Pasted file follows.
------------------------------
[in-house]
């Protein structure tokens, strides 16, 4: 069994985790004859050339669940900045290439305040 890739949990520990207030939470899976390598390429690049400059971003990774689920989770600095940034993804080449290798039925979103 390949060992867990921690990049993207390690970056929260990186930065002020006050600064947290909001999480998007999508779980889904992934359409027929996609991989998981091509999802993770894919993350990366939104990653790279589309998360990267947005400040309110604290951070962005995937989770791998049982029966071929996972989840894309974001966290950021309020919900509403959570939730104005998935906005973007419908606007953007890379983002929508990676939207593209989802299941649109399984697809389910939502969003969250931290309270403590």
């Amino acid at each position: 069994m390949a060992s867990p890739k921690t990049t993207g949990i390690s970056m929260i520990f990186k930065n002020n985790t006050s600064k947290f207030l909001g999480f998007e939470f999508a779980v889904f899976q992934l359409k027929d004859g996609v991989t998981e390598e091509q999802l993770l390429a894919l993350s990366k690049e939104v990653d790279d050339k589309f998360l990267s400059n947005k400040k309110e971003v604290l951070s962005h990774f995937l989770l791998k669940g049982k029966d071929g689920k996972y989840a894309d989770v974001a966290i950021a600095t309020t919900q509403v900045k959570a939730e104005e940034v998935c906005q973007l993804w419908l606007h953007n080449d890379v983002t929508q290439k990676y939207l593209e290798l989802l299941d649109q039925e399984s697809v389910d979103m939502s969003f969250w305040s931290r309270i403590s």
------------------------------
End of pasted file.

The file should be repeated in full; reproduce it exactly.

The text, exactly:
[in-house]
């Protein structure tokens, strides 16, 4: 069994985790004859050339669940900045290439305040 890739949990520990207030939470899976390598390429690049400059971003990774689920989770600095940034993804080449290798039925979103 390949060992867990921690990049993207390690970056929260990186930065002020006050600064947290909001999480998007999508779980889904992934359409027929996609991989998981091509999802993770894919993350990366939104990653790279589309998360990267947005400040309110604290951070962005995937989770791998049982029966071929996972989840894309974001966290950021309020919900509403959570939730104005998935906005973007419908606007953007890379983002929508990676939207593209989802299941649109399984697809389910939502969003969250931290309270403590």
């Amino acid at each position: 069994m390949a060992s867990p890739k921690t990049t993207g949990i390690s970056m929260i520990f990186k930065n002020n985790t006050s600064k947290f207030l909001g999480f998007e939470f999508a779980v889904f899976q992934l359409k027929d004859g996609v991989t998981e390598e091509q999802l993770l390429a894919l993350s990366k690049e939104v990653d790279d050339k589309f998360l990267s400059n947005k400040k309110e971003v604290l951070s962005h990774f995937l989770l791998k669940g049982k029966d071929g689920k996972y989840a894309d989770v974001a966290i950021a600095t309020t919900q509403v900045k959570a939730e104005e940034v998935c906005q973007l993804w419908l606007h953007n080449d890379v983002t929508q290439k990676y939207l593209e290798l989802l299941d649109q039925e399984s697809v389910d979103m939502s969003f969250w305040s931290r309270i403590s």